Groundbreaking Patterns for Building Simpler, More Powerful Networks
In Patterns in Network Architecture, pioneer John Day takes a unique approach to solving the problem of network architecture. Piercing the fog of history, he bridges the gap between our experience from the original ARPANET and today’s Internet to a new perspective on networking. Along the way, he shows how socioeconomic forces derailed progress and led to the current crisis.
Beginning with the seven fundamental, and still unanswered, questions identified during the ARPANET’s development, Patterns in Network Architecture returns to bedrock and traces our experience both good and bad. Along the way, he uncovers overlooked patterns in protocols that simplify design and implementation and resolves the classic conflict between connection and connectionless while retaining the best of both. He finds deep new insights into the core challenges of naming and addressing, along with results from upper-layer architecture. All of this in Day’s deft hands comes together in a tour de force of elegance and simplicity with the annoying turn of events that the answer has been staring us in the face: Operating systems tell us even more about networking than we thought. The result is, in essence, the first “unified theory of networking,” and leads to a simpler, more powerful–and above all–more scalable network infrastructure. The book then lays the groundwork for how to exploit the result in the design, development, and management as we move beyond the limitations of the Internet.
Using this new model, Day shows how many complex mechanisms in the Internet today (multihoming, mobility, and multicast) are, with this collapse in complexity, now simply a consequence of the structure. The problems of router table growth of such concern today disappear. The inescapable conclusion is that the Internet is an unfinished demo, more in the tradition of DOS than Unix, that has been living on Moore’s Law and 30 years of band-aids. It is long past time to get networking back on track.
• Patterns in network protocols that synthesize “contradictory” approaches and simplify design and implementation
• “Deriving” that networking is interprocess communication (IPC) yielding
• A distributed IPC model that repeats with different scope and range of operation
• Making network addresses topological makes routing purely a local matter
• That in fact, private addresses are the norm–not the exception–with the consequence that the global public addresses required today are unnecessary
• That mobility is dynamic multihoming and unicast is a subset of multicast, but multicast devolves into unicast and facilitates mobility
• That the Internet today is more like DOS, but what we need should be more like Unix
• For networking researchers, architects, designers, engineers
Provocative, elegant, and profound, Patterns in Network Architecture transforms the way you envision, architect, and implement networks.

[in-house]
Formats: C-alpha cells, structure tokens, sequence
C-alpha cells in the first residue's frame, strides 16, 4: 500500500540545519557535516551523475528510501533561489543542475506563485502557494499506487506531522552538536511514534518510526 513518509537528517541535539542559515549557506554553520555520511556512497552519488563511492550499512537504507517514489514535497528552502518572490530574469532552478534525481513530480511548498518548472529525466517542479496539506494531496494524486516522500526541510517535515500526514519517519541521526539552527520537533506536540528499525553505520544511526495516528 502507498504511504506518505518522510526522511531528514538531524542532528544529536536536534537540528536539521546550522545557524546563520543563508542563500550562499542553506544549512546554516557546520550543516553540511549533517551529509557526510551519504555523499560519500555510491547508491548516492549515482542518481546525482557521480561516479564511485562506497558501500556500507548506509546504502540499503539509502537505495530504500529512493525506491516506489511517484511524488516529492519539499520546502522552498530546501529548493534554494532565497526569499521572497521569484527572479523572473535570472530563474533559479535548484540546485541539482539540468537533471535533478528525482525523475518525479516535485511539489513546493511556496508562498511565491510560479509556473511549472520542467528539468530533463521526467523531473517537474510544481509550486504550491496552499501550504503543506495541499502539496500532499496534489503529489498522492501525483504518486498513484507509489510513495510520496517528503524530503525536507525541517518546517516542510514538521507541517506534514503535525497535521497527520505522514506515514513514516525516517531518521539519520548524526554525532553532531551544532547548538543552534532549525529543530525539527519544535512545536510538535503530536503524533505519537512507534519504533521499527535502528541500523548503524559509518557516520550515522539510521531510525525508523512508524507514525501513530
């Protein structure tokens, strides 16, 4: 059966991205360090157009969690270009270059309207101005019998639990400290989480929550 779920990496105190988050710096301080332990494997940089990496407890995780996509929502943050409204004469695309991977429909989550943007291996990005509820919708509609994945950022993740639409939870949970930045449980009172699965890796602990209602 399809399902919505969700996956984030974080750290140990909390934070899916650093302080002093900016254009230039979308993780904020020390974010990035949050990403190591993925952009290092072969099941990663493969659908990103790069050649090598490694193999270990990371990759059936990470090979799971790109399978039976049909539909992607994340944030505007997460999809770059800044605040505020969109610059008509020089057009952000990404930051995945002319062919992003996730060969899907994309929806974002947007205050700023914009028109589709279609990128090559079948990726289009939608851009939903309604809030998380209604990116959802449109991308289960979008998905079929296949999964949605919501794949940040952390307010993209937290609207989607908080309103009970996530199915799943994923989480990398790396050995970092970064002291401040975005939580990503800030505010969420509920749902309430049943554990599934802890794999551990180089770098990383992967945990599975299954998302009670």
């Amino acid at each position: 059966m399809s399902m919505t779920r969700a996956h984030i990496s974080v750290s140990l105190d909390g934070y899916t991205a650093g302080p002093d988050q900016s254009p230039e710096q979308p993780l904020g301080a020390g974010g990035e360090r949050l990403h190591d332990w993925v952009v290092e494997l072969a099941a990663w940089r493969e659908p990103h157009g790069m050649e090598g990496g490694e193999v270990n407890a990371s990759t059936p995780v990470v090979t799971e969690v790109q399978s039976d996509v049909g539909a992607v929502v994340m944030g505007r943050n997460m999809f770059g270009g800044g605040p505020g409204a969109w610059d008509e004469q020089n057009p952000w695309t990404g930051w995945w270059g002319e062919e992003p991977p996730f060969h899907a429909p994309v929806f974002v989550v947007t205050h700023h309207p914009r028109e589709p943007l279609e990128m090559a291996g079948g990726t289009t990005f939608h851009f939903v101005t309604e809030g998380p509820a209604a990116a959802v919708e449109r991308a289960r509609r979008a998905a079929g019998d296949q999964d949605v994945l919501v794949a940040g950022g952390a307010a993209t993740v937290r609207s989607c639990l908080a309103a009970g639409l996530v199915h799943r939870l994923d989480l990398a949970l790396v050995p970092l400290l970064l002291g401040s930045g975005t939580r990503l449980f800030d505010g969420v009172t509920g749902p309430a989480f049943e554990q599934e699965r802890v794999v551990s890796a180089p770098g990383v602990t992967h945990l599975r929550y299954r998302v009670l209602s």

Preface: The Seven Unanswered Questions xiii
Chapter 1: Foundations for Network Architecture 1
Chapter 2: Protocol Elements 23
Chapter 3: Patterns in Protocols 57
Chapter 4: Stalking the Upper-Layer Architecture 97
Chapter 5: Naming and Addressing 141
Chapter 6: Divining Layers 185
Chapter 7: The Network IPC Model 235
Chapter 8: Making Addresses Topological 283
Chapter 9: Multihoming, Multicast, and Mobility 317
Chapter 10: Backing Out of a Blind Alley 351
Appendix A: Outline for Gedanken Experiment on Separating Mechanism and Policy 385
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John Dayhas been involved in research and development of computer networks since 1970, when they were 12th node on the “Net.” Mr. Day has developed and designed protocols for everything from the data link layer to the application layer.
Also making fundamental contributions to research on distributed databases, he developed one of two fundamental algorithms in the updating of multiple copies. He also did work on the early development of supercomputers and was a member of a development team on three operating systems. Mr. Day was an early advocate of the use of Formal Description Techniques (FDTs) for protocols and shepherded the development of the three international standard FDTs: Estelle, LOTOS, and extending SDL. Mr. Day managed the development of the OSI reference model, naming and addressing, and a major contributor to the upper-layer architecture; he also chaired the US ANSI committee for OSI Architecture and was a member of the Internet Research Task Force’s Name Space Research Group. He has been a major contributor to the development of network management architecture, working in the area since 1984 defining the fundamental architecture currently prevalent and designing high-performance implementations; and in the mid-1980s, he was involved in fielding a network management system, 10 years ahead of comparable systems. Recently, Mr. Day has turned his attention to the fundamentals of network architectures and their implications (as discussed in this book).
Mr. Day is also a recognized scholar in the history of cartography, on Neolithic Korea, and on Jesuits in 17th-century China. Most recently, Mr. Day has also contributed to exhibits at the Smithsonian and a forthcoming chapter in Matteo Ricci Cartographia.
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